Boston Plans Separation, Traffic Calming For White-Knuckle Allston Bike Lanes
The Boston Transportation Department is planning “near-term” changes to Cambridge Street in Allston between Harvard Avenue and the Charles River, where paint-only bike lanes currently guide cyclists through a series of intimidating merges with speeding vehicles headed to and from the Massachusetts Turnpike.
In an open house last Tuesday, staff from the Boston Transportation Department presented sketch plans of the project, which would generally add new flexposts to the existing bike lanes and shorten crossing distances for bikes and pedestrians at side street intersections along the corridor.
The project would make more significant changes to the Massachusetts Turnpike on-ramp, where two lanes of traffic currently merge across an unprotected eastbound bike lane, with no crosswalk for pedestrians:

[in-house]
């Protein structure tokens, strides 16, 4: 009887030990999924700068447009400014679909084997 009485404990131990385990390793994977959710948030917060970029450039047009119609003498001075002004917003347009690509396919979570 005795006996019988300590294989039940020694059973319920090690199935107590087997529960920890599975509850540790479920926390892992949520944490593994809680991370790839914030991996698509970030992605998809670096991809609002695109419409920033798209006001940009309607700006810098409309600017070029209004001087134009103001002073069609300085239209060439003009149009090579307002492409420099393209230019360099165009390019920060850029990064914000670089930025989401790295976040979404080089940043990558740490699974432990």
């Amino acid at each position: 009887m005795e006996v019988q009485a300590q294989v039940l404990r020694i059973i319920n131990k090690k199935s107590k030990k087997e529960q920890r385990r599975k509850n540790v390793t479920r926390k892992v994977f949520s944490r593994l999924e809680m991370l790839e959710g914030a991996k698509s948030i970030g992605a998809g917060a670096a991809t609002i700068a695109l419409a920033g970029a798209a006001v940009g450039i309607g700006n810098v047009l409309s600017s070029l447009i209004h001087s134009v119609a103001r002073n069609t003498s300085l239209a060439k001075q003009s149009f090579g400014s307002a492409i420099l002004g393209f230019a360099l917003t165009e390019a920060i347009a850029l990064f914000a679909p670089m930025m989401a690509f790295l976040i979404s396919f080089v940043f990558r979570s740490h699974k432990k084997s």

The proposed project would reduce the ramp to one lane where it diverges from Cambridge Street, add a physical buffer for the bike lane, and build an ADA-accessible, high-visibility crosswalk (click the image to view a larger version):
Harry Mattison, a safer streets advocate who lives in the neighborhood and bikes on Cambridge Street “many times a week,” attended the city’s open house last week and greeted the plans with enthusiasm.
“The change to the on-ramp is great,” said Mattison in a phone interview last week. “Making it narrower will really change the dynamics there to make it much safer. Senator Brownsberger and a whole bunch for neighbors have been asking for these changes for a long time.”
The project is being designed for short-term implementation, with more permanent and robust safety improvements anticipated to be built when the state undertakes a major realignment of the Massachusetts Turnpike through the neighborhood.
The Boston Transportation Department expects to construct the project in 2020.